My Datsun is very low to the ground, I think the attachment for the tow bar is about 1 foot off the ground, and the truck hitch about 1.5 feet. Enough to notice the truck diving while braking, so I imagine a foot of difference would be a bit sketchy.
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 Originally Posted by UFO My Datsun is very low to the ground, I think the attachment for the tow bar is about 1 foot off the ground, and the truck hitch about 1.5 feet. Enough to notice the truck diving while braking, so I imagine a foot of difference would be a bit sketchy.
Thanks. So your tow bar was higher on the hitch than where it attaches to the towed car, the opposite of mine. I am wondering if maybe you didn't run into stability issues because the truck you were pulling your Datsun with is much heavier than your Datsun, so it wasn't pushed as much?

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Quote:
 Great information, thank you very much! Just out of curiosity, how would that change going up hills? Because like I said, my car felt a lot more stable and easier to control when it was going up hills, even small ones.
In euromodder's helpful diagram at Permalink#19, Fy is vertical on the chart but not in real life. Against gravity, the tow bar is 'leveler'.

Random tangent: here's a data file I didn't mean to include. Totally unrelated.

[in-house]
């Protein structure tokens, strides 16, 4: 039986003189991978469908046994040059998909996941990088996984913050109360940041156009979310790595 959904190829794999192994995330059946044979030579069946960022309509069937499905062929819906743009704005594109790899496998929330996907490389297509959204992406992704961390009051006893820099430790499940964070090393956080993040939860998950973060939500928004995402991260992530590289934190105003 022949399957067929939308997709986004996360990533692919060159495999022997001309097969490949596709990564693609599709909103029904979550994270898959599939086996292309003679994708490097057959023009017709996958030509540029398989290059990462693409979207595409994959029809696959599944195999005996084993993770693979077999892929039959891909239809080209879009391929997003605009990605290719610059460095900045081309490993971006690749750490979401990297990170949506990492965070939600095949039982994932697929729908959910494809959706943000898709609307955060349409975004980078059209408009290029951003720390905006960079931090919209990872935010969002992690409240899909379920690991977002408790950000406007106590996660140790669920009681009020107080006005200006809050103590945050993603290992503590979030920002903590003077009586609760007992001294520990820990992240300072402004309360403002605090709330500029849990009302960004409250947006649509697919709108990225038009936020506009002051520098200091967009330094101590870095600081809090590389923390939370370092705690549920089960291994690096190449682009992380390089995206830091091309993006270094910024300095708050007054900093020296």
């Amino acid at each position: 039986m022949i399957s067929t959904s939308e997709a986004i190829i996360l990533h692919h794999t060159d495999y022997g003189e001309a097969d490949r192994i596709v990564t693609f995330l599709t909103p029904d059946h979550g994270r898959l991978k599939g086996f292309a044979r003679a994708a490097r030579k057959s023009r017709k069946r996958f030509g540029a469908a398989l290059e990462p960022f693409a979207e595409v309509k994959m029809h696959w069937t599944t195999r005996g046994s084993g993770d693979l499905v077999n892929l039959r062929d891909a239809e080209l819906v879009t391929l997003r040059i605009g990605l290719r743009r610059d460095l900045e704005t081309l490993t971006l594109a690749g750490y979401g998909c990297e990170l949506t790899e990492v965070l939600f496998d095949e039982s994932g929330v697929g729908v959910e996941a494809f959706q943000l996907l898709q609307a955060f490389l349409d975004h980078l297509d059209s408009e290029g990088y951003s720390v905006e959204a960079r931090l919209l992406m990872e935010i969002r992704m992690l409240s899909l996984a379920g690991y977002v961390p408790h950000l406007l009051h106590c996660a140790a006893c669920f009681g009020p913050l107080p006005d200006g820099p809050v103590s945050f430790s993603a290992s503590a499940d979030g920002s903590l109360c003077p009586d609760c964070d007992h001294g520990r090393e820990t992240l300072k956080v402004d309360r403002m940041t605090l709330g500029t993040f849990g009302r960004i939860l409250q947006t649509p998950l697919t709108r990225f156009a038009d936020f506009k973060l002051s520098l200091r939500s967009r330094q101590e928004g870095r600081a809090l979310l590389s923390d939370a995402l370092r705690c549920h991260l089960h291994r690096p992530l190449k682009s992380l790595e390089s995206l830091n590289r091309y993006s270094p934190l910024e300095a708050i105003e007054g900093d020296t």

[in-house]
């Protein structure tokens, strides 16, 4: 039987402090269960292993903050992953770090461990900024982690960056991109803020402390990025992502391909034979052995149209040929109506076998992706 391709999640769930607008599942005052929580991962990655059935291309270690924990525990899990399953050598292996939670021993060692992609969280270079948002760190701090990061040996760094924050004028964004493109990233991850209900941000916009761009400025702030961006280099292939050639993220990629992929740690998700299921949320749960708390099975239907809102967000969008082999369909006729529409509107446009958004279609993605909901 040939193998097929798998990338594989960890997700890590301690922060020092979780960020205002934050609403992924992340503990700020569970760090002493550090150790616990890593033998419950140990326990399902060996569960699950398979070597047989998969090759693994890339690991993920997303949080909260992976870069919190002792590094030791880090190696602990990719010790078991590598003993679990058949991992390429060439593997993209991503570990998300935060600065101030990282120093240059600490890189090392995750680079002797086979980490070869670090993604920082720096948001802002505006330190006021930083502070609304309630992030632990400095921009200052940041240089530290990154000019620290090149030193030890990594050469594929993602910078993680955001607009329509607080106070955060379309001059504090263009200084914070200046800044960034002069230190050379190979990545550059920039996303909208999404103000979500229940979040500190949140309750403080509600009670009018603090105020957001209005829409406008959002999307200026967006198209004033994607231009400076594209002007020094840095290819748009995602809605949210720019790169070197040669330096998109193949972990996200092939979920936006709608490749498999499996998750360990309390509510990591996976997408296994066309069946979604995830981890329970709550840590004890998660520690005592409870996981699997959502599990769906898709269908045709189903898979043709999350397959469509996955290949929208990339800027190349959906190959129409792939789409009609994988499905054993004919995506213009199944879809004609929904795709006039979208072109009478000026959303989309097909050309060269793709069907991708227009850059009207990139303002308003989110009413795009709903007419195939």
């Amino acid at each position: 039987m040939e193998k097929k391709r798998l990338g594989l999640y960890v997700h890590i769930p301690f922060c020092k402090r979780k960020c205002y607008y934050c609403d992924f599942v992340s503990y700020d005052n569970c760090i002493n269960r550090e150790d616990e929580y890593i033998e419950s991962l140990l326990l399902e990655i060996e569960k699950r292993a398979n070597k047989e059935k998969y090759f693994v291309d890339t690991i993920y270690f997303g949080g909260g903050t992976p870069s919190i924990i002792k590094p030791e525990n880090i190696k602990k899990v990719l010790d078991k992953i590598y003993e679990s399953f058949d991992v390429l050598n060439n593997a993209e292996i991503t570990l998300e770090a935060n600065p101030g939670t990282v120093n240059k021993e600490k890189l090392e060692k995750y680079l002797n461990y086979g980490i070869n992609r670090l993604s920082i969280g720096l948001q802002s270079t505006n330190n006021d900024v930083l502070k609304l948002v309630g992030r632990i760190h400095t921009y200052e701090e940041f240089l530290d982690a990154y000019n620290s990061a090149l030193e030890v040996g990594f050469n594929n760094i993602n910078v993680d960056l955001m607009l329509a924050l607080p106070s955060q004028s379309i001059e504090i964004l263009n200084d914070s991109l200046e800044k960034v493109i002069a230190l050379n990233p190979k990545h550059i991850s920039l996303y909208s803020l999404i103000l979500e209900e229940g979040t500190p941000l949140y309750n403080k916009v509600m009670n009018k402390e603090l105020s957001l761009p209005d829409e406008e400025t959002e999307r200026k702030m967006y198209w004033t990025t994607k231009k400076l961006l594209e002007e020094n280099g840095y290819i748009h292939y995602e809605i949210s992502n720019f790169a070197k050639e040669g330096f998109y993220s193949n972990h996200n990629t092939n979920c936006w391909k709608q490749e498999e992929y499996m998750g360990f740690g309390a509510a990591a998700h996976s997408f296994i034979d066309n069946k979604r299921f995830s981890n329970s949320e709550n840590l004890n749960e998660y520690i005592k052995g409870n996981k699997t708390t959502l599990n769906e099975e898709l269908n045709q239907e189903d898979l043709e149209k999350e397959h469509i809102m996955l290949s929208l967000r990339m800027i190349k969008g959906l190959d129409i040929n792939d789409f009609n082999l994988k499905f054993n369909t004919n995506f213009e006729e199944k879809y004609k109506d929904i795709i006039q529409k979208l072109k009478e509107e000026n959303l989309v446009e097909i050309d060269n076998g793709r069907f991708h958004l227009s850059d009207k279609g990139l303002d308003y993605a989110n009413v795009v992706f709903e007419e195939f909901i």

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 Originally Posted by EcoCivic Thanks. So your tow bar was higher on the hitch than where it attaches to the towed car, the opposite of mine. I am wondering if maybe you didn't run into stability issues because the truck you were pulling your Datsun with is much heavier than your Datsun, so it wasn't pushed as much?
Maybe. My old Toyota is about 4000lbs (rated to tow 3500 with bumper hitch), the Datsun is 2500lbs. If your tow is the same weight or more than the tow vehicle, you are likely going to have stability issues, good point. You may not have enough braking ability either, not safe.
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 Originally Posted by UFO Maybe. My old Toyota is about 4000lbs (rated to tow 3500 with bumper hitch), the Datsun is 2500lbs. If your tow is the same weight or more than the tow vehicle, you are likely going to have stability issues, good point. You may not have enough braking ability either, not safe.
Thanks. I just don't understand why towing a trailer of a similar weight worked perfectly and this doesn't. If I remember correctly the trailer was pretty level, so that may have something to do with it. I actually accidentally got it up to 70 MPH because it pulled so well I couldn't even feel it back there.

As for braking ability, the brakes actually felt okay(ish) when I was pulling the trailer. The empty trailer wasn't noticeable and the loaded trailer wasn't terrible. More brake pressure was required to stop, but not terrible. However, I have rear discs, Hawk performance pads, Powerstop slotted rotors, and braided stainless brake hoses, so that helps some. I am way more limited by traction than by braking power, so getting a proper hitch so the front of my car isn't lifting up would probably help quite a bit.